“While Japanese politics is more centered on parties and not individual politicians, Mr. Abe was an exception,” Rabbi Hertsel Simantov, a Rabbi in Tokyo, Japan’s capital, told Hamodia. “He was very popular, and was a beacon of hope for the Japanese people who were struggling to deal with a slowly falling economy after the peak of the ’80s.
“There are a few thousand Yidden here, but many left because of the downturn of the economy and COVID. We have a shul with more than a minyan, but when people become shomer Shabbos, they don’t tend to stay in Japan — they go to more established Jewish communities, like in the States or Israel. Most Jews in Japan live in Tokyo or in Kobe.
“I’ve been here for almost 30 years, and my work takes me to all corners of Japan. This isn’t the norm anywhere in the country. Kids walk home or take the train alone at night; my children go to 24-hour stores even very late. … The sense of security here is quite comforting. For such a thing to happen is shocking and unexpected.”
“The Japanese do not view Abe’s murder as a watershed event that will usher in an age of violence,” Rabbi Mordechai Kuber, kashrus mashgiach and author of Crossing the Dateline, told Hamodia. “Instead, they view it as an isolated incident that does not portend any change in their general sense of public security.”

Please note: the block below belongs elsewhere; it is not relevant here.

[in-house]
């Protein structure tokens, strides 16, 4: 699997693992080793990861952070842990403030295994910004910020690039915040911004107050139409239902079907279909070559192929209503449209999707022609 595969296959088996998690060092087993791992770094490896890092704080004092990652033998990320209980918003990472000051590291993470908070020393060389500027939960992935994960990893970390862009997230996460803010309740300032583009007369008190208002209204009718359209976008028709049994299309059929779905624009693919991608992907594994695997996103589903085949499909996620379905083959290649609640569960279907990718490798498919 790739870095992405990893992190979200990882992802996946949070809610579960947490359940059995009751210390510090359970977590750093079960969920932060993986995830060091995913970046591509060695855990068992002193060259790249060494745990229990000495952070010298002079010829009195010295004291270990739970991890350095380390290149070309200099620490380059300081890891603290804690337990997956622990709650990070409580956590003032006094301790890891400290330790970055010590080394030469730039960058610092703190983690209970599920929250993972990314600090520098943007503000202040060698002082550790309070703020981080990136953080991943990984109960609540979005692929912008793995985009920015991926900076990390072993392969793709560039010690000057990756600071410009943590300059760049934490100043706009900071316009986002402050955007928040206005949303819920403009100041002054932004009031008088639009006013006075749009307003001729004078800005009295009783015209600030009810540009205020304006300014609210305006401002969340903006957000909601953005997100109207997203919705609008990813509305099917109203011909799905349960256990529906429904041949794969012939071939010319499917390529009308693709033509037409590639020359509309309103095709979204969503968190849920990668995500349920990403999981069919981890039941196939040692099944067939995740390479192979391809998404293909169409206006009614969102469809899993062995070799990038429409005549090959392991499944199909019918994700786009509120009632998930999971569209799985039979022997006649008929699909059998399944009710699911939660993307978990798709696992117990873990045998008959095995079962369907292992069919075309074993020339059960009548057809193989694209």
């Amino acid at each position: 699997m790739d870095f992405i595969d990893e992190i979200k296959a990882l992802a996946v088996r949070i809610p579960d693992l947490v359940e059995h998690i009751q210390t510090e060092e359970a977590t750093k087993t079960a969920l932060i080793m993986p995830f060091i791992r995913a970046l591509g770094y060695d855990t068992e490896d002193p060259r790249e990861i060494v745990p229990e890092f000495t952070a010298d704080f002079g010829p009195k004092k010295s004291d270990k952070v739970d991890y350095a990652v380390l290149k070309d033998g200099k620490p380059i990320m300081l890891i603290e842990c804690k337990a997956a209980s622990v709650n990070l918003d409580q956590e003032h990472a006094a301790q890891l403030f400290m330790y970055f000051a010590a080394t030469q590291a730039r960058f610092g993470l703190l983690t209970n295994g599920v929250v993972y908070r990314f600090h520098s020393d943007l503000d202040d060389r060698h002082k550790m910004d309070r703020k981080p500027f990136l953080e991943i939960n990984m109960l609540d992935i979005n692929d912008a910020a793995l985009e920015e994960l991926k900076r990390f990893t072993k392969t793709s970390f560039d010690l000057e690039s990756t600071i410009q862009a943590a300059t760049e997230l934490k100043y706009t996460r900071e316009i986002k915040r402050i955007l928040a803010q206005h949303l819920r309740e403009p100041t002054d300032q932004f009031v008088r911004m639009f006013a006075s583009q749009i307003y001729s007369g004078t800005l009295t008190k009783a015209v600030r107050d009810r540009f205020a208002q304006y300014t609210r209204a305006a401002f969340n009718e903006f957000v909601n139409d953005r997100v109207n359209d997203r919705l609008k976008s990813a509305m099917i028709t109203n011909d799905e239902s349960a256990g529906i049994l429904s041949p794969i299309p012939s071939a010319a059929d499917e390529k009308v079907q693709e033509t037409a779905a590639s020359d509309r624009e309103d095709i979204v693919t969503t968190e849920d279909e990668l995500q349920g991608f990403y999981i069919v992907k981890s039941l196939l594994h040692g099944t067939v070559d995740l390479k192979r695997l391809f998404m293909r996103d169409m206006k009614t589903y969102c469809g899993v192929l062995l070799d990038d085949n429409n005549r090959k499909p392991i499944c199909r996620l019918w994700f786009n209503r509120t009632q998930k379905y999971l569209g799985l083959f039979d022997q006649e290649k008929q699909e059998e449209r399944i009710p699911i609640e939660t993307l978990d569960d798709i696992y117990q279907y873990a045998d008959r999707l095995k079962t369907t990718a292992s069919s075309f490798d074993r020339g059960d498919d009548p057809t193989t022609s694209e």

Japanese culture stresses respect for other people’s property.
“Picture a commuter train station, one of hundreds across the country, with a thousand or more bicycles parked there, without being chained to anything. And at the end of the day, day after day, when the commuters return from work, the bicycles are all still there. I have had my laptop returned to me twice after I forgot it at airport bus terminals. Japan is one of the few places in the world where one can leave his bags unattended without worry that someone might take them. People do not touch that which is not theirs.”
Was Abe a Friend to The Jewish Community?
“We lost our friend,” Rabbi Simantov said. “Mr. Abe opened up investments and economic partnerships with Israel for the first time in Japanese history. Until the early ’90s, the Arab world had enforced what was effectively an embargo on many countries doing business with Israel, including Japan. Israel was unable to buy Japanese cars like Toyota and Honda, as well as popular appliances made by major Japanese companies. Even as these restrictions slowly lifted, Japan did not have many business ties with Israel until Abe. He commissioned many companies to invest, especially in the information technology field, with many opening offices in Israel.